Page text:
The University of Manitoba’s cutting-edge ARTlab facility is once again in the spotlight, collecting a 2016 Governor General’s medal in architecture.
Announced in May, the award is the third recognition the building has been decorated with, following the premier’s award for design in 2015 and the Prairie Design award for excellence in 2014. It is believed to be the first U of M building to receive the distinction of winning the Governor General’s medal.
Patkau Architects and LM Architectural Group designed the 6,300 square metre structure, which serves as a hub for the school of art. Construction ran from 2009 to 2012 at a cost of $24 million.
“There is a dynamic tension in the plan, creating simple yet idiosyncratic spaces inside and out,” reads a jury comment attached to the award.
Greg Boothroyd, a design architect and principal at Patkau Architects who was directly involved with the project, said the building gives the art school an authoritative presence on the Fort Garry campus.
“In the past, the school of art has been scattered all over the campus, so they did not have any strong presence on the University of Manitoba campus,” he said.
“When we had the opportunity to create a new building for them, for all the different parts of the school of arts altogether in one place, [it] allowed us to create a building that represented the school of art.”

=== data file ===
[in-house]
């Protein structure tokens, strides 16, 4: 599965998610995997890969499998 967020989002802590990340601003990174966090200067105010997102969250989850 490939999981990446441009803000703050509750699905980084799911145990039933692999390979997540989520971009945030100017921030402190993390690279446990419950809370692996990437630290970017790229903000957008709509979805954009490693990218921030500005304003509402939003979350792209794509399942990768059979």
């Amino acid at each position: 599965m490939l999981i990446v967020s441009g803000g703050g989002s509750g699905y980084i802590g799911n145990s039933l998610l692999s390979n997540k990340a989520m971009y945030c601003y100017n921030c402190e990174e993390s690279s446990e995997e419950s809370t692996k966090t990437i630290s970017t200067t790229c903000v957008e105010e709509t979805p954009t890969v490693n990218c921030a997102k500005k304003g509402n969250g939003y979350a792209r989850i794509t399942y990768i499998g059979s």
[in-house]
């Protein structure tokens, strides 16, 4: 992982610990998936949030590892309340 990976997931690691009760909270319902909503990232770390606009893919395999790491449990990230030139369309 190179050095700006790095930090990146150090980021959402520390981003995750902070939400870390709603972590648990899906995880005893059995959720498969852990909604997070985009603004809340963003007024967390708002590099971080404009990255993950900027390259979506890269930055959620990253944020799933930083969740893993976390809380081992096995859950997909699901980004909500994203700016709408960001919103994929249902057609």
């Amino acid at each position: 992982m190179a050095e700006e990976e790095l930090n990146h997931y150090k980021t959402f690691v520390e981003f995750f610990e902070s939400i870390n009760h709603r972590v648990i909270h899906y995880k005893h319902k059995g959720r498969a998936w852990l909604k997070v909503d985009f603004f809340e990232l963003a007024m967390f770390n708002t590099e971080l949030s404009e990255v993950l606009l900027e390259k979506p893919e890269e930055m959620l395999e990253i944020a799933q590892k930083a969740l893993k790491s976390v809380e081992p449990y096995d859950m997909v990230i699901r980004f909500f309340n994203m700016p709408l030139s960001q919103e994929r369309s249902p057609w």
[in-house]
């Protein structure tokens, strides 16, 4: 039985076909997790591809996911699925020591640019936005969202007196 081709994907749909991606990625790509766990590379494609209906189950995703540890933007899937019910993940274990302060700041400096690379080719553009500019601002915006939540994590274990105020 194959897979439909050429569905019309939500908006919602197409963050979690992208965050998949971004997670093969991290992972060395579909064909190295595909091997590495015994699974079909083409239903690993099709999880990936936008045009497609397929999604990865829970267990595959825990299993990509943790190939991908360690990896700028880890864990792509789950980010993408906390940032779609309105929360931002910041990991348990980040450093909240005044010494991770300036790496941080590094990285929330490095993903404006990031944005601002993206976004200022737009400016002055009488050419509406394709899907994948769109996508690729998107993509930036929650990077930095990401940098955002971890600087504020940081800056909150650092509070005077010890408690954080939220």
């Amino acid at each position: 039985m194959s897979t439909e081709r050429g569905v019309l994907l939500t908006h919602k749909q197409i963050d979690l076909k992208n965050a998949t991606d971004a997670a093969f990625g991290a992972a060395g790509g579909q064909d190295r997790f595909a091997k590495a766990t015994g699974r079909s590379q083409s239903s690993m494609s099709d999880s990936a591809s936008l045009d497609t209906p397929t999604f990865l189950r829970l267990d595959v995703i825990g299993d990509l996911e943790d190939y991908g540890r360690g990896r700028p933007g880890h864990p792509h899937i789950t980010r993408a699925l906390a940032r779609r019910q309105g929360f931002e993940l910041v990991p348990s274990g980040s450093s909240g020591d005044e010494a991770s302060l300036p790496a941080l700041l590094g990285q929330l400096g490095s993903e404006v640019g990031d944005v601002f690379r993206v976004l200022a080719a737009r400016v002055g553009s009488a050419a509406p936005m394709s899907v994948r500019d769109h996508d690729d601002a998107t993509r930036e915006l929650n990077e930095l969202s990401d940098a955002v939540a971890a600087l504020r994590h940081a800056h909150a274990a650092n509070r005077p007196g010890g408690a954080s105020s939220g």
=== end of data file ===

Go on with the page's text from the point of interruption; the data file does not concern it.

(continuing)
Boothroyd, who is currently involved in the ongoing renovations to the adjacent Tache Hall music, art, and theatre complex, said the firm is proud of the recognition.
“It is an honour to get this award as it is the most prestigious architecture award in Canada,” he said. “As a company, it is great to be awarded for all the hard work you put into a project.”
The ARTlab building is a blend of artistic features that symbolize the beauty of the arts – from the winding staircases and panoramic view of painting studios, to the terraced seating and V-shaped sculpted columns.
The ultra-modern facility is well-furnished and equipped with resources that afford students the capacity to engage with the diverse dimensions of digital technologies. The ARTlab building showcases its uniqueness through its rare mix of drawing, painting, video, and print media studios.
Amy Zinn, a first-year student in the school of art who studies in the facility, said it is the kind of building that shows students what can be achieved through art.
“It is surreal, inspiring,” she said.
“It probably makes you think of a bigger picture when there is a faculty like this – that you can be successful in arts.”